Kosovo and International Law: A Divided Legal Scholarship

European Society of International Law, Interest Group on Peace and Security, Forthcoming

19 Pages Posted: 24 Sep 2008 Last revised: 11 Jan 2015

See all articles by Jean d'Aspremont

Jean d'Aspremont

Sciences Po Law School; University of Manchester - School of Law

Date Written: March 1, 2008


Riven by controversies, international legal scholarship has been unable to provide policy-makers with a uniform position on the legal problems fueled by the independence of Kosovo. For instance, while this author has argued elsewhere that secession was a question of facts which could not be authorized or prohibited by international law, others have contended that Kosovo needed to be entitled to secede under international law to claim independence. By the same token, this author has submitted that the recognition of Kosovo following its declaration of independence does not constitute an international wrongful act as recognizing the new entity does not boil down to a recognition of a serious breach of a norm of imperative character. This view has been contested by many scholars. The practice that preceded or ensued the declaration of independence adopted by the government of Kosovo on 17 February 2008 is worth some discussion as it may, to some extent, help unravel or clarify some of these legal difficulties. Particular attention should be paid to the EULEX mission created by the European Union, the special reference to the UN Special Envoy's Kosovo Status Settlement in the declaration of independence, the conditional recognition offered by some States, the border demarcation negotiation with Macedonia, the lingering unrest in the northern part of Kosovo, etc.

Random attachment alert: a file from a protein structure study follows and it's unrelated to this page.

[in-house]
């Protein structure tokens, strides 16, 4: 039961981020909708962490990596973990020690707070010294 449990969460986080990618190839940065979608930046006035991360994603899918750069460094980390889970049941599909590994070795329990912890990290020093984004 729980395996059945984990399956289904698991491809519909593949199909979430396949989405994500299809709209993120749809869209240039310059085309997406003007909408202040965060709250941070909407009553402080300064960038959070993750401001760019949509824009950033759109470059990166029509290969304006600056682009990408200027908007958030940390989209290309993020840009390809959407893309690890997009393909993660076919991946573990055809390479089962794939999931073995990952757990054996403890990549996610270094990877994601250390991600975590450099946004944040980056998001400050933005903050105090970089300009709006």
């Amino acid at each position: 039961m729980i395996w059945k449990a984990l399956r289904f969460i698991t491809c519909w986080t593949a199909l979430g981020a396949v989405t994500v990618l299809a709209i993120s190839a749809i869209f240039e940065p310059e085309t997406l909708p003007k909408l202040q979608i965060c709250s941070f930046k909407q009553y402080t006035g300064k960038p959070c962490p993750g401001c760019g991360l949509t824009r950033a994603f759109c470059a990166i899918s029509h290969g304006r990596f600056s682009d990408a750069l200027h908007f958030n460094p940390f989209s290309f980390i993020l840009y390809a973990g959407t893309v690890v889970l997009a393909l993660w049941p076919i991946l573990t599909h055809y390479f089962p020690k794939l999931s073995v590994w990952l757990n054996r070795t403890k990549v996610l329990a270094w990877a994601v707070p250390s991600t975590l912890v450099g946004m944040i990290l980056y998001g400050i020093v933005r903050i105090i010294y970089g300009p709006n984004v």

This short exploratory paper is followed by the pleadings by his author in the oral proceedings before the International Court of Justice in the framework of the Request for Advisory Opinion on the accordance with international law of the unilateral declaration of independence in respect of Kosovo, 4 December 2009.

Keywords: Kosovo, Statehood, Recognition, EULEX, International Law, International Court of Justice, Advisory Opinion, Obligation not to recognize, State Responsibility, Non-State Actors

Suggested Citation

d'Aspremont, Jean, Kosovo and International Law: A Divided Legal Scholarship (March 1, 2008). European Society of International Law, Interest Group on Peace and Security, Forthcoming. Available at SSRN: https://ssrn.com/abstract=1272194

Jean D'Aspremont (Contact Author)

Sciences Po Law School ( email )

13 rue de l'université
Paris, 75007

HOME PAGE: http://www.sciencespo.fr/ecole-de-droit/en/profile/daspremont-jean

University of Manchester - School of Law ( email )

Oxford Road
Manchester M13 9PL, M139PL
United Kingdom

HOME PAGE: http://www.manchester.ac.uk/research/Jean.daspremont/

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